After I took his photograph, Jonathon actually thanked me politely and shook my hand. He was wearing those fingerless leather gloves that felt rough, except his fingers in contrast were super soft.
It looks like I am jumping on a bus tomorrow to head back to Binghamton in hopes of finding more sad young men and one happy girlfriend. If only it were warmer, and we all got to wear less clothes.
Saturday, October 11, 2008
from Boonville project
copyright Timothy Briner
from Boonville project
copyright Timothy Briner
This Wednesday, an exciting and timely show opens at the Bond Street Gallery curated by the gallery's new director, Amani Olu. In light of our current political and economic climate, Revisiting America aptly draws from work by a number of talented American photographers who have examined relevant themes of consumerism, corporate development, technology, manufactured landscapes and what remains of small town America.
One of the photographers whose work is included in the show is both my friend and current teaching assistant at the ICP, Timothy Briner. I have been avidly following Tim's Boonville blog since he set off last summer to explore small towns called Boonville across the country for nearly a year. Part of what makes Tim's blog so compelling is the combination of his passion and sincerity, as well as his ability to share the internal and emotional process of making a body of work. Five prints from his Boonville project will be exhibited for the first time on Wednesday, and I am excited to see some of the fantastic results of his labor.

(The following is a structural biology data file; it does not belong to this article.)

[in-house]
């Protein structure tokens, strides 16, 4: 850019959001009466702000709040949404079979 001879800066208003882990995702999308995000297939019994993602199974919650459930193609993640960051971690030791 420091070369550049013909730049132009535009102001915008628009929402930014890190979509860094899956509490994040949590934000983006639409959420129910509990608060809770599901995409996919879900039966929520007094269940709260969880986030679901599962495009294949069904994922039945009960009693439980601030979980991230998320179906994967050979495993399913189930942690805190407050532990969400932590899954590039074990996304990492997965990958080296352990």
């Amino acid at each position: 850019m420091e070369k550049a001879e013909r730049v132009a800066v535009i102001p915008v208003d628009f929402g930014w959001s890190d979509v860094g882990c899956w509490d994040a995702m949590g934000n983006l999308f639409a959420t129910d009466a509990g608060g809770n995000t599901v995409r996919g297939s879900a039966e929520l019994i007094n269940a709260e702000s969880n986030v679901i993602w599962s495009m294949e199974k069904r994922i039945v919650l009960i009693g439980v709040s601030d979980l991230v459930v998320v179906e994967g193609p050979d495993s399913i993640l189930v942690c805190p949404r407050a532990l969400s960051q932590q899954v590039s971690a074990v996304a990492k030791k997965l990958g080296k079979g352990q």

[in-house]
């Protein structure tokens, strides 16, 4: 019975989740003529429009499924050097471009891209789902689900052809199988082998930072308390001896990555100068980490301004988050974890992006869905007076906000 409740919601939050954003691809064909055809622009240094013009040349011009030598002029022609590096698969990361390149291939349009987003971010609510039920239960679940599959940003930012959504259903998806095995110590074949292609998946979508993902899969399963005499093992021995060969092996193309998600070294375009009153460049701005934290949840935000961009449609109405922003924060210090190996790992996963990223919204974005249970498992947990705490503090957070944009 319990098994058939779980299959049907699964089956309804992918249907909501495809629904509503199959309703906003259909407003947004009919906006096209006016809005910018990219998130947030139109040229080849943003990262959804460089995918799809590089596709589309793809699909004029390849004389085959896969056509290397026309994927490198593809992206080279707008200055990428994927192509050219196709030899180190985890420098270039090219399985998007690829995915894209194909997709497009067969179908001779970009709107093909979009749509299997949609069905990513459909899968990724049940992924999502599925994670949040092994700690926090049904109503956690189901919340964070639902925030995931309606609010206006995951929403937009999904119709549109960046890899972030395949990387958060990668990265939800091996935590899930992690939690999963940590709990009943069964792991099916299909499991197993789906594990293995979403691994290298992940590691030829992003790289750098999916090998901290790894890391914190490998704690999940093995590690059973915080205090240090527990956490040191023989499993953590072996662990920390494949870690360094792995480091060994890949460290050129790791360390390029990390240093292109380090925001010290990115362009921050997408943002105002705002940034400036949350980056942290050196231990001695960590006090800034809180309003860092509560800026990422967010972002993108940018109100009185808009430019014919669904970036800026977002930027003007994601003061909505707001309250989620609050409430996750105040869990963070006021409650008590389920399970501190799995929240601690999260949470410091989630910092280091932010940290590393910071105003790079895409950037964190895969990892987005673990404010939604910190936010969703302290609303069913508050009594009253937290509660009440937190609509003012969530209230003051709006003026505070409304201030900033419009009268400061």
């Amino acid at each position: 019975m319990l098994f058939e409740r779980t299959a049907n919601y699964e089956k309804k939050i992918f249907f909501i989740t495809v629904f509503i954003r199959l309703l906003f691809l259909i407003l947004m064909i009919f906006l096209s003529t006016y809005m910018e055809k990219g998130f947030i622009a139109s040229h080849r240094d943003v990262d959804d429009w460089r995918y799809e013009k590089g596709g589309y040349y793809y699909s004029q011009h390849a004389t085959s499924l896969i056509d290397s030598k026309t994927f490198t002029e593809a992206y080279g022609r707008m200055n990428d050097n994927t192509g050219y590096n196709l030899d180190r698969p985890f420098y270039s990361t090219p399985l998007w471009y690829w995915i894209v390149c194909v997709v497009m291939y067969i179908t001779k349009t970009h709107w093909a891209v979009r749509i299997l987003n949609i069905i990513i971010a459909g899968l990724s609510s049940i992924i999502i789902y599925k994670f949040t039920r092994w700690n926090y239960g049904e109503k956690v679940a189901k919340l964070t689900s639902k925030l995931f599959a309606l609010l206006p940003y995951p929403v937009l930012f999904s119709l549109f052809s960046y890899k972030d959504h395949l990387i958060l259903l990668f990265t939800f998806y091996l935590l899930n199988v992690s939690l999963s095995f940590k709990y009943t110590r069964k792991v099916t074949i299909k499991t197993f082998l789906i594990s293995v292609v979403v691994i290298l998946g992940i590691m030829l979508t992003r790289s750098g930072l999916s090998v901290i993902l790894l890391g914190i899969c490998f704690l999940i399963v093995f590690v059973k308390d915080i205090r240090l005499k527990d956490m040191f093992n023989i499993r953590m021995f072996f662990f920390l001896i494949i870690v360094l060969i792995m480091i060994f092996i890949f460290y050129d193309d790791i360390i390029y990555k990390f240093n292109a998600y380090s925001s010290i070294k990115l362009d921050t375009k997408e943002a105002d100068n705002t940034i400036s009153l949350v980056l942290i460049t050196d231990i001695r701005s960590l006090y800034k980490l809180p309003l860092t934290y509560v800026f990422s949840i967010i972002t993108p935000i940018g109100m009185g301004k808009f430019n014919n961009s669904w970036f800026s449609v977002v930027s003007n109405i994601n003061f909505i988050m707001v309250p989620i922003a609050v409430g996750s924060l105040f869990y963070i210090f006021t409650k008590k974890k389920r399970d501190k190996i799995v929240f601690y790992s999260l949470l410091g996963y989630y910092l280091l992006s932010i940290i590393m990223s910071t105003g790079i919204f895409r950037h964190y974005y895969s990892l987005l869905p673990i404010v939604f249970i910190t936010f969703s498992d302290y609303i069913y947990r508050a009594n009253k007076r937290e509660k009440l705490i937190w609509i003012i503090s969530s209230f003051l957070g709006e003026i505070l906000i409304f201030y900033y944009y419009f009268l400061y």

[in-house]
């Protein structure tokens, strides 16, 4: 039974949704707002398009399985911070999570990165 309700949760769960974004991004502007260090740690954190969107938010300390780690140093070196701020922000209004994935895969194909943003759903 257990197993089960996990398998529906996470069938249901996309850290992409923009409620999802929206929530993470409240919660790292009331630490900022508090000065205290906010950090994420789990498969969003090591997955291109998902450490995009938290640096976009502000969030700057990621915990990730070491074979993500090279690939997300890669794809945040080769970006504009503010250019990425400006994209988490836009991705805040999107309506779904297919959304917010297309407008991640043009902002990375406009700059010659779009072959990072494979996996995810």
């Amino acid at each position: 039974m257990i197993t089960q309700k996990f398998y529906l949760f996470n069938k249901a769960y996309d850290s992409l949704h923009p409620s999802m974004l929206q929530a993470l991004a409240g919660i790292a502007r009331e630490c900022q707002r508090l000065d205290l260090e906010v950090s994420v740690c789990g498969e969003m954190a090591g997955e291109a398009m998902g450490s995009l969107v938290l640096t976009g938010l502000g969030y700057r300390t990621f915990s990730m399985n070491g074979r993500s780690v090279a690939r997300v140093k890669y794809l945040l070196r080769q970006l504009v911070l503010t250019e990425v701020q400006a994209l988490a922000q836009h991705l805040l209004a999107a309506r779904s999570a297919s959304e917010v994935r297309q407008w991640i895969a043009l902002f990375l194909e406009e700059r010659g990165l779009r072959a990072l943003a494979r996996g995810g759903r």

The opening of Revisiting America falls on the night of the final debate between McCain and Obama, so I plan to get there early to begin a long night of absorbing the complex and unsettling state of American life. I noticed in the last debate that Barack Obama quoted George Bush after 9/11 encouraging Americans to shop, a sinister statement also noted by another participating photographer, Brian Ulrich, when he talks about the motivations behind his series, Copia/Retail, which depicts zombie-like shoppers in big-box stores.
Other participating artists in the show include Jon Feinstein, Justin James Reed, Mathhew Gambler, Angie Smith and Michael Vahrenwald.
Opening Reception: Wednesday, October 15th, 6-9pm
Bond Street Gallery
297 Bond Street